what are the most common pressure points
Common pressure points used by acupuncturists and acupressure practitioners include large intestine 4, liver 3, and spleen 6

Pressure points are a part of reflexology, which is a form of massage therapy that involves applying pressure to specific points in the hands or feet, which practitioners believe correspond to the body’s organs. When optimal pressure is applied to these points, it may help reduce pain, relieve stress, and promote healing. 

Though reflexology, or acupressure, is not a scientifically validated method, many people report improved symptoms with the practice. It is, therefore, a low-risk, complementary approach used in the treatment of many psychosomatic disorders.

The most common pressure points used by acupuncturists and acupressure practitioners include:

  • Large intestine 4 (LI 4): Located in between the thumb and forefinger, and often used to relieve headaches.
  • Liver 3 (LR-3): Located at the top of the foot in the space between the big toe and one next to it.
  • Spleen 6 (SP-6): Located about three fingers’ width above the inner ankle bone.

How does acupressure work?

There are several theories about how reflexology works on health:

  • Some are based on the energy theory, which is the concept that body parts communicate with each other through electromagnetic energy channels. These electromagnetic energy channels can be blocked by stress and diseases.
  • Other theories of reflexology are based on the idea that applying pressure on certain points in the body can restore the energy flow along lines called meridians.
  • Another theory is based on the principle that reflexology can allow energy to flow efficiently by breaking lactic acid crystals that get accumulated in the feet, which can help alleviate symptoms of certain diseases.

What are the benefits of using pressure points?

The purported benefits of using pressure points include the following:

  • Low risk and requires no medications
  • Convenient (can be practiced anytime and anywhere)
  • Relieves stress
  • Alleviates pain
  • Helps maintain dexterity and range of motion
  • Promotes a general sense of relaxation
  • Improves sleep


Stress has a huge impact on the development of many illnesses, such as hypertension, diabetes mellitus, asthma and irritable bowel disease. Stress can also cause autoimmune diseases to flare up, such as lupus, rheumatoid arthritis, and eczema.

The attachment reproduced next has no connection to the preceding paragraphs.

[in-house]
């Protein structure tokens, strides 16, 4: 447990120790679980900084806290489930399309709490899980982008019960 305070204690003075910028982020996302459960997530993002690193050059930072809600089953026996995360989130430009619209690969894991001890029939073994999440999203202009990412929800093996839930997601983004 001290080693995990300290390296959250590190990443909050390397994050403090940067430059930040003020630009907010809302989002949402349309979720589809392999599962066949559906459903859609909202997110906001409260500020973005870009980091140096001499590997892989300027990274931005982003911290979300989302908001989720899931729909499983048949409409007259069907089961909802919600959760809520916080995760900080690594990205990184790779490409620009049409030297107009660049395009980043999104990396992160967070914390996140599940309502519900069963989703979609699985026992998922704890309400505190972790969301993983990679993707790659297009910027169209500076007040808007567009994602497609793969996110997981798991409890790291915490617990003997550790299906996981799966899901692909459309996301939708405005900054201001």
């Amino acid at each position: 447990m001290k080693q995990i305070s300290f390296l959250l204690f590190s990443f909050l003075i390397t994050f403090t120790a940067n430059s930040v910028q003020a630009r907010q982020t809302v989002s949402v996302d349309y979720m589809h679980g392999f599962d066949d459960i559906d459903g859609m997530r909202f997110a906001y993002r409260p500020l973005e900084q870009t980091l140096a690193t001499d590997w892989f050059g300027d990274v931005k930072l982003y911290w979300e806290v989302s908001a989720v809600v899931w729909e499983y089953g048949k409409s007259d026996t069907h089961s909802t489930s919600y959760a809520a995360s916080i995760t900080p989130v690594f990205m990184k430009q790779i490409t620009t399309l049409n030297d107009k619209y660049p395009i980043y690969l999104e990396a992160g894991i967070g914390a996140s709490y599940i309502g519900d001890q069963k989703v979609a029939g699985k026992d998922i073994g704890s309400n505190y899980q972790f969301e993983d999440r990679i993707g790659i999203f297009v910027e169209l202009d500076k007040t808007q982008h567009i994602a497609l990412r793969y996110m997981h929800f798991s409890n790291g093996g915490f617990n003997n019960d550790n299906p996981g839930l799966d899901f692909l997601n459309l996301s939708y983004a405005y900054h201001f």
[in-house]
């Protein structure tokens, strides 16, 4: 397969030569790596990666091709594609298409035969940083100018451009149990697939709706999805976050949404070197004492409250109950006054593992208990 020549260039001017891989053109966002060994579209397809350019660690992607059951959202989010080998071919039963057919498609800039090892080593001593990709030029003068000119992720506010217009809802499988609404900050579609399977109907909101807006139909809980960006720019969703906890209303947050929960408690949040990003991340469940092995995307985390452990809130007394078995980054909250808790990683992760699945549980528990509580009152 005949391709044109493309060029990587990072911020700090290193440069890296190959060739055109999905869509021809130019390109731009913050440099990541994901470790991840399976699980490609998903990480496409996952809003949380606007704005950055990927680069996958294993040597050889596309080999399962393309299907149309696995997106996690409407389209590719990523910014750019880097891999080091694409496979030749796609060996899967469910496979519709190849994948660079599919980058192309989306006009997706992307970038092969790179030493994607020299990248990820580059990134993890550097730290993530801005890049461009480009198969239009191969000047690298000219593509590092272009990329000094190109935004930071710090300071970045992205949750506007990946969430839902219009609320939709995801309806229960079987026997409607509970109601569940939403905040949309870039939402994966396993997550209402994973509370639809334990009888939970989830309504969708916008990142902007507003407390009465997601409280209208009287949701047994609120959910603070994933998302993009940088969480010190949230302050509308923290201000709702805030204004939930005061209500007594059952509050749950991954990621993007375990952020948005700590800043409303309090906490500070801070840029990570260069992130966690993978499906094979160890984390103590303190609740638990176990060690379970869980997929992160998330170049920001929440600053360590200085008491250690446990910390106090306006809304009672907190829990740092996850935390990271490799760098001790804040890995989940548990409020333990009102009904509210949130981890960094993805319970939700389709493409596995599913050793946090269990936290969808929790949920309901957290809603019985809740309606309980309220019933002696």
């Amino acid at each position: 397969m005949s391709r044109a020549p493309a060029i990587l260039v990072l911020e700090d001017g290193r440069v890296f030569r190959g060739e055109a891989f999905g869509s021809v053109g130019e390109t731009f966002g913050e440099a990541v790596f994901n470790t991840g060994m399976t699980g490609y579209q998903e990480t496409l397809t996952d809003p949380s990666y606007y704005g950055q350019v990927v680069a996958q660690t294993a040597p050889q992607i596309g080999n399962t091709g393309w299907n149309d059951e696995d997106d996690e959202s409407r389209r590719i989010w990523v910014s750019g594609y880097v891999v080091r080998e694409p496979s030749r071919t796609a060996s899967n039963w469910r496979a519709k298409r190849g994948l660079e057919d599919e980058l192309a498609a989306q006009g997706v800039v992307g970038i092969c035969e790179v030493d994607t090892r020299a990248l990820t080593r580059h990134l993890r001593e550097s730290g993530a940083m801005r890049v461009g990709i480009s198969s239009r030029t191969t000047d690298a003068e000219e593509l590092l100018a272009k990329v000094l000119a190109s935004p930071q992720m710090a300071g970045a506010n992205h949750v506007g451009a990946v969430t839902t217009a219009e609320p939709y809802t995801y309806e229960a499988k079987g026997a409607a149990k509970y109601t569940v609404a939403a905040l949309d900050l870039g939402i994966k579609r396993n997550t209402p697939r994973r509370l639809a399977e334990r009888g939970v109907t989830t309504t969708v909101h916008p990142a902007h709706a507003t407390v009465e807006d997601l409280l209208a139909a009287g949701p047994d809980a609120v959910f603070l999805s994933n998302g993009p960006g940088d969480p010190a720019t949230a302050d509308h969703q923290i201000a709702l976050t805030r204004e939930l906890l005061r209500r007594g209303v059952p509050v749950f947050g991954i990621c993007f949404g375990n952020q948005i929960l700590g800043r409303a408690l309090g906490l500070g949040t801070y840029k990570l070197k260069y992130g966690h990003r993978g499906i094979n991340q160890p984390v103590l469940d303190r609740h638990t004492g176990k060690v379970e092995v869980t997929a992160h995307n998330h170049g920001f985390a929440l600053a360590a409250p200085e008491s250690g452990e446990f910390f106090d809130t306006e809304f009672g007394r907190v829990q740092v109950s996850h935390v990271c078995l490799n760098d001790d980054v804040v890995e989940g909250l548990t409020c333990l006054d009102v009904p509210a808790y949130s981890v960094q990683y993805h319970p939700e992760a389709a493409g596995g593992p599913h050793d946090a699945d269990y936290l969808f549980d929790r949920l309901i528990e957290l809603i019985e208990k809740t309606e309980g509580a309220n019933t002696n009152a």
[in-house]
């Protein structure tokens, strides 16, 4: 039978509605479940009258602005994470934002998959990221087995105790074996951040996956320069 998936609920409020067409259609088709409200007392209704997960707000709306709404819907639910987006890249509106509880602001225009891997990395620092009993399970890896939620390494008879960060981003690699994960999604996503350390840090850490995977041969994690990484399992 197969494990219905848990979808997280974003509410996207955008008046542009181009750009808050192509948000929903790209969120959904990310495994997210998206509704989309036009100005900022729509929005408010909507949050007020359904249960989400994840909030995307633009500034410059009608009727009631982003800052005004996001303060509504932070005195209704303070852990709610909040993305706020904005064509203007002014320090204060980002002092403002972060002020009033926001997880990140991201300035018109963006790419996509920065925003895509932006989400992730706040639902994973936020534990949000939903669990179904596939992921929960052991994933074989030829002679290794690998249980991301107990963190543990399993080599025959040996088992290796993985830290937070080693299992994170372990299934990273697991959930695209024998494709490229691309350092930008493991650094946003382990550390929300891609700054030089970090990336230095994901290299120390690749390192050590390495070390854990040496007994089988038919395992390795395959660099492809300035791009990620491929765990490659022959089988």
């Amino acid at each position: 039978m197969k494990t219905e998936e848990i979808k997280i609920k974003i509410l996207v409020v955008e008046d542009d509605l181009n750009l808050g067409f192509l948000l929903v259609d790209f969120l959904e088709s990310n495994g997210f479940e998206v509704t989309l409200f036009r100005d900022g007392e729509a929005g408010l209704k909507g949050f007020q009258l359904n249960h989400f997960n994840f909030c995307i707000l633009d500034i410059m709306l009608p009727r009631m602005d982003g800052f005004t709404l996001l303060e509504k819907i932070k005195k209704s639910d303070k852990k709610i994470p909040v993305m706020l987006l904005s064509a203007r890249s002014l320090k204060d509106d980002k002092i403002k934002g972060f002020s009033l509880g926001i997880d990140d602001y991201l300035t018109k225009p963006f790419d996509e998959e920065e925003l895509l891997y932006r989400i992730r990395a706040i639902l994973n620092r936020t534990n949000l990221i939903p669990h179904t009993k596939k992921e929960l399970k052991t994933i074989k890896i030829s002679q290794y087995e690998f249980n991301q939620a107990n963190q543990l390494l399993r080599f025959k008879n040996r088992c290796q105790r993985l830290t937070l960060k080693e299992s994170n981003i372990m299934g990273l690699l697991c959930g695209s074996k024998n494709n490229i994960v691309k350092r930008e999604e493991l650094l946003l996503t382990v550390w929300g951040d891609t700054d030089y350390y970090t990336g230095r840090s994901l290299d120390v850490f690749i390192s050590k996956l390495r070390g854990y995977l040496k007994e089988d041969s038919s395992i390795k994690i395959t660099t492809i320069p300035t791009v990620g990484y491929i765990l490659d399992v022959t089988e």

When pressure is applied to specific pressure points in the body, it can help interrupt the pattern of repetitive stress caused by lifestyle or other habits. This typically requires several reflexology sessions, with the first application interrupting the processes that lead to stress and additional sessions that improve the body’s overall condition.


Pain creates stress and imbalances in the body. Acupressure helps alleviate the pain caused by injury or disease by stimulating the release of the body's natural pain-relieving chemicals, endorphins, which help with the healing process.


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Is acupressure safe for everyone?

In general, acupressure is a low risk complementary therapy if it is performed by a licensed or certified acupressure practitioner. However, if you have cancer, arthritis, heart disease, or any other chronic condition, talk to your doctor before starting acupressure therapy, especially if sessions require moving certain joints or muscles.

Avoid acupressure if you:

  • Have advanced rheumatoid arthritis, a spinal injury,  other bone disease that could be aggravated by physical pressure
  • Have varicose veins
  • Are pregnant (pressure on certain points can induce contractions)
  • Have cancer that has spread to bones

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Medically Reviewed on 11/8/2021
Image Source: iStock Images

Embong NH, Soh YC, Ming LC, Wong TW. Revisiting reflexology: Concept, evidence, current practice, and practitioner training. J Tradit Complement Med. 2015;5(4):197-206. https://www.ncbi.nlm.nih.gov/pmc/articles/PMC4624523/

University of Minnesota. What Does the Research Say about Reflexology? https://www.takingcharge.csh.umn.edu/explore-healing-practices/reflexology/what-does-research-say-about-refloxology